Full text of BRIC countries joint communique

March 14th, 2009

Source: Reuters 

Issuing their first-ever communique at a G20 finance ministers’ meeting, Brazil, China, Russia and India have called for a bigger voice on international bodies -signalling their growing political resolve to influence global affairs.

Following is the text of the statement:

1. We, the Finance Ministers and their representatives of Brazil, Russia, India and China held our meeting in Horsham, the United Kingdom, on the eve of the G-20 Finance Ministers and Central Bank Governors Meeting. We reverted once again to the current situation in the global economy and its latest trends, as well as fiscal and monetary policy responses in BRIC countries. We also discussed the forthcoming G20 Leaders’ Summit agenda and the expected outcomes. We consider that the G2O’s position as the focal point to coordinate with global economic and financial challenges and to lead international efforts responding to the current crisis should be consolidated. We exchanged views on the reform of international financial institutions. As a result of our deliberation we deem it necessary to focus the further international efforts in the following areas.

2. We agreed that the stabilization of international financial system through recapitalization, liquidity support and cleaning of bank balance sheets with such governmental action as may be necessary is a priority. These measures are vital to rebuild confidence, maintain and support credit flow to help restore growth.

3. Presently, as many other countries, BRICs are taking measures to promote domestic demand in their national economies and will continue to do so, as necessary. While recognizing the need of such anti-crisis measures we consider it necessary to ensure that they are implemented in such a way that they would not hamper efforts needed to ensure mid-term and long-term macroeconomic sustainability according to the particular conditions of each country.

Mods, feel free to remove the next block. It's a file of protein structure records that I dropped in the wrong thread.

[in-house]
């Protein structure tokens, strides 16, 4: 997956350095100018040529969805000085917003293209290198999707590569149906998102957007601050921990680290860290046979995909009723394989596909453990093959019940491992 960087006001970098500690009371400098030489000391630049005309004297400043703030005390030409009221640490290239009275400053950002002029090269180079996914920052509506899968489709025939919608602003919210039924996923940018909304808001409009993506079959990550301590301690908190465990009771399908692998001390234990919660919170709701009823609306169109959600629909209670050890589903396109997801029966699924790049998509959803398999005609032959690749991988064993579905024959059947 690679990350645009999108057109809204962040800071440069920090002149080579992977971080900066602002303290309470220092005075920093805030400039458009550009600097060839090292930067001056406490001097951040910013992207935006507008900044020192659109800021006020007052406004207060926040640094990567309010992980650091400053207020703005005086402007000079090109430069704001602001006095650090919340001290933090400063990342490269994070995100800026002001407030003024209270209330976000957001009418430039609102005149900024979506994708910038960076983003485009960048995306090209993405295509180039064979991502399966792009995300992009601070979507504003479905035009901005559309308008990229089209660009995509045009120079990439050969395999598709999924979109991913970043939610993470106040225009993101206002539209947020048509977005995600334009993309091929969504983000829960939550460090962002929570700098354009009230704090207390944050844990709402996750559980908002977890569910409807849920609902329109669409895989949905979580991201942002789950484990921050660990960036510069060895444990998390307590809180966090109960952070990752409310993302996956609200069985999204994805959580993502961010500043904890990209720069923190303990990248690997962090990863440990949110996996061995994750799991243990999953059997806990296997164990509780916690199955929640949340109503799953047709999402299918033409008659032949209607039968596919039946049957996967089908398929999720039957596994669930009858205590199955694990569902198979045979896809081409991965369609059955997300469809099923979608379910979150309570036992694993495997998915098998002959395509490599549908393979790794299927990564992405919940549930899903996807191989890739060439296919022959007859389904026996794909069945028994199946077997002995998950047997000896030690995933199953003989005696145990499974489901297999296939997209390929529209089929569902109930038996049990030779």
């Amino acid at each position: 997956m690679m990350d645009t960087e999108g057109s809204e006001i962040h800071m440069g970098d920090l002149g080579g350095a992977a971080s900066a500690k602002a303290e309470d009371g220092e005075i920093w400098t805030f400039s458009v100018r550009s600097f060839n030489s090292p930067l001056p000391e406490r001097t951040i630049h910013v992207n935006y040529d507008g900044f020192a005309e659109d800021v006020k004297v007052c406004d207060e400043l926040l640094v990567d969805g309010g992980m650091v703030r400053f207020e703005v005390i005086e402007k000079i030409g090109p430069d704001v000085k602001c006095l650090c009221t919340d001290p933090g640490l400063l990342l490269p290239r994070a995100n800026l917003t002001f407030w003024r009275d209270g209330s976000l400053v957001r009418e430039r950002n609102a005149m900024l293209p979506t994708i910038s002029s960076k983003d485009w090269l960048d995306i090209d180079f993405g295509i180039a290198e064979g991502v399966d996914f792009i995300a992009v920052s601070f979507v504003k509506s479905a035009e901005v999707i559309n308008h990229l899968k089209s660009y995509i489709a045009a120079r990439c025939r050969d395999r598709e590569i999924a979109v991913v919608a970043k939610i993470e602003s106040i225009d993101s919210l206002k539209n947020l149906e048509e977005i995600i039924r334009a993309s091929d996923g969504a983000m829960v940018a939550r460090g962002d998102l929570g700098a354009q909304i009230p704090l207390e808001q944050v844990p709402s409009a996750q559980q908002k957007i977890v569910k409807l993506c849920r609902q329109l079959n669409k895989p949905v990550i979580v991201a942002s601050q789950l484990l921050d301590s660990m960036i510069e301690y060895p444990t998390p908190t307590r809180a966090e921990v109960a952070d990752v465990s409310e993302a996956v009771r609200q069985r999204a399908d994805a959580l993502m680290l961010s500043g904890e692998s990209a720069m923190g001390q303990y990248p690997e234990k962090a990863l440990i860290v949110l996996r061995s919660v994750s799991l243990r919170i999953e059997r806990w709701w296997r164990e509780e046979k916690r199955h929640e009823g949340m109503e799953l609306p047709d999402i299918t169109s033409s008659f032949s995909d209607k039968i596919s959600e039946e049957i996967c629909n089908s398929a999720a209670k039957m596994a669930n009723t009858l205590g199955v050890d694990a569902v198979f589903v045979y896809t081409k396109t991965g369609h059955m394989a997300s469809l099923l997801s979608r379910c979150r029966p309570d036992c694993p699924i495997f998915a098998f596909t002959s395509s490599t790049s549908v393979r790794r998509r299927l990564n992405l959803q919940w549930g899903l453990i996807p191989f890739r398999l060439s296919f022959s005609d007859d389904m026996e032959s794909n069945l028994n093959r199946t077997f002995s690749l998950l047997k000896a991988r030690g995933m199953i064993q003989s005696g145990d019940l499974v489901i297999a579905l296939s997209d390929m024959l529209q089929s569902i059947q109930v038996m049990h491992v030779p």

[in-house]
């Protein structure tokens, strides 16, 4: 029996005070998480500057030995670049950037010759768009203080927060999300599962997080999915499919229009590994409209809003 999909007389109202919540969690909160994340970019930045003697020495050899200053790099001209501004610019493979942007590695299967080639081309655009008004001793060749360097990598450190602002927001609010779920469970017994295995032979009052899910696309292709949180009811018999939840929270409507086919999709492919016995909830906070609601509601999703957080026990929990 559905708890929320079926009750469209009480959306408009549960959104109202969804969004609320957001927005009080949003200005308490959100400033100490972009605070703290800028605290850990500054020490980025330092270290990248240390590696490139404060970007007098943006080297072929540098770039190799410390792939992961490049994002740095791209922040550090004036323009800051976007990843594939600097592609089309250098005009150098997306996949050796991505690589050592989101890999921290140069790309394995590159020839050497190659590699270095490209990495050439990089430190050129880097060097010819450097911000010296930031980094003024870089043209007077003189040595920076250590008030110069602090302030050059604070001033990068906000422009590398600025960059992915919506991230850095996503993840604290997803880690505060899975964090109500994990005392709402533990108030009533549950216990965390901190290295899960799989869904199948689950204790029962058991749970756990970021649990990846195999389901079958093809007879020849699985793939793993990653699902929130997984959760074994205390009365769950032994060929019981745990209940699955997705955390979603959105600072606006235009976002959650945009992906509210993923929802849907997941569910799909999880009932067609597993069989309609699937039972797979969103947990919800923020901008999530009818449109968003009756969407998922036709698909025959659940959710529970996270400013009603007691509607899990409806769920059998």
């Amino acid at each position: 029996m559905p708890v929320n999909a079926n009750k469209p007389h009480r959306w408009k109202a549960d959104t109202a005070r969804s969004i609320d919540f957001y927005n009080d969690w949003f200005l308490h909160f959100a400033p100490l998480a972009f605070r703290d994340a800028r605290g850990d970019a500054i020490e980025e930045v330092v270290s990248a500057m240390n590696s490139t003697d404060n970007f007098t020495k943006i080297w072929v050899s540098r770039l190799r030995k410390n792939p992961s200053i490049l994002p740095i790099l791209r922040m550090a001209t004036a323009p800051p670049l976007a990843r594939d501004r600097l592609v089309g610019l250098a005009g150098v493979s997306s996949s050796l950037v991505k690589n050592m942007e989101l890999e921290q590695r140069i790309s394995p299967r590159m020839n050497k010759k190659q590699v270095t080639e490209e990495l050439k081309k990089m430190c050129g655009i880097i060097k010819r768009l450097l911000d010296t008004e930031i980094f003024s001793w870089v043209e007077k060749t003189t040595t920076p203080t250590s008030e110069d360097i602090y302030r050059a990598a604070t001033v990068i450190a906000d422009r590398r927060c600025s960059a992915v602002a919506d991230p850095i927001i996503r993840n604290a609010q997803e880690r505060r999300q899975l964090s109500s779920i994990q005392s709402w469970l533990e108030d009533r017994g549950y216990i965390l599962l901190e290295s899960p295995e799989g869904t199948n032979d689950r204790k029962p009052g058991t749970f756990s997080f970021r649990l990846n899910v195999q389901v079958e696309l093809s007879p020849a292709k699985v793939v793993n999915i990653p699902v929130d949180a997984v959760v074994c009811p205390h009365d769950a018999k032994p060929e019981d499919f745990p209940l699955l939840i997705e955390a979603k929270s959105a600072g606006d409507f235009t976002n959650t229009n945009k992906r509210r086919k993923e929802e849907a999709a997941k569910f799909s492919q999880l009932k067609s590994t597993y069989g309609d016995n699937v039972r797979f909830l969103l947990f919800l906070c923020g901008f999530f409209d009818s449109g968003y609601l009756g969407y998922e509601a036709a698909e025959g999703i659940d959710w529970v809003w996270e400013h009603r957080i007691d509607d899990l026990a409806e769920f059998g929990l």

4. We realize that protectionism is an increasingly real threat to the global economy. We should avoid protectionism of all kinds and not allow it to act as a disruptive force to the global economy. Failure to do so creates risks repeating the mistakes of the past which lead to the Great Depression. World leaders must commit to work towards a prompt and successful conclusion of the Doha round, with an ambitious, comprehensive and balanced result.

5. We stress that major reserve currency issuing economies should step up information sharing and policy coordination and work to ensure that the macroeconomic policy is more balanced, proactive, coordinated and countercyclical with a view to promoting global economic recovery. We also urge developed economies and development institutions to strengthen their support for the hardest hit developing countries to ensure the achievement of the MDGs.

6. As regards the current G20 policy agenda we realize the need to reduce the gap between the global nature of financial markets and the national character of regulation. In this context we call for achieving greater consistency in the regulatory principles that would apply to similar markets and institutions performing similar activities and strengthening cooperation between national regulators. It seems expedient that activities of such regulators should aim to reduce information asymmetries which have grown due to increasing complexity of financial markets. On the whole we share plans to reduce the procyclical character of existing regulatory practices which may induce the behavior of the financial institutions that amplify the magnitude of economic cycles.

7. We consider that all financial activities -especially those of systemic importance- must be subject to adequate regulation and supervision, including institutions which are in the “shadow banking system”. Internationally important financial institutions that are systemically relevant should be effectively supervised. We therefore firmly support the suggestion broadly discussed within the G20 working groups to intensify supervision of hedge funds, and private pools of capital which have made a significant impact on global markets but for a long time had been in a shadow of international regulatory system. Rating agencies should be also subject to adequate regulation and supervision.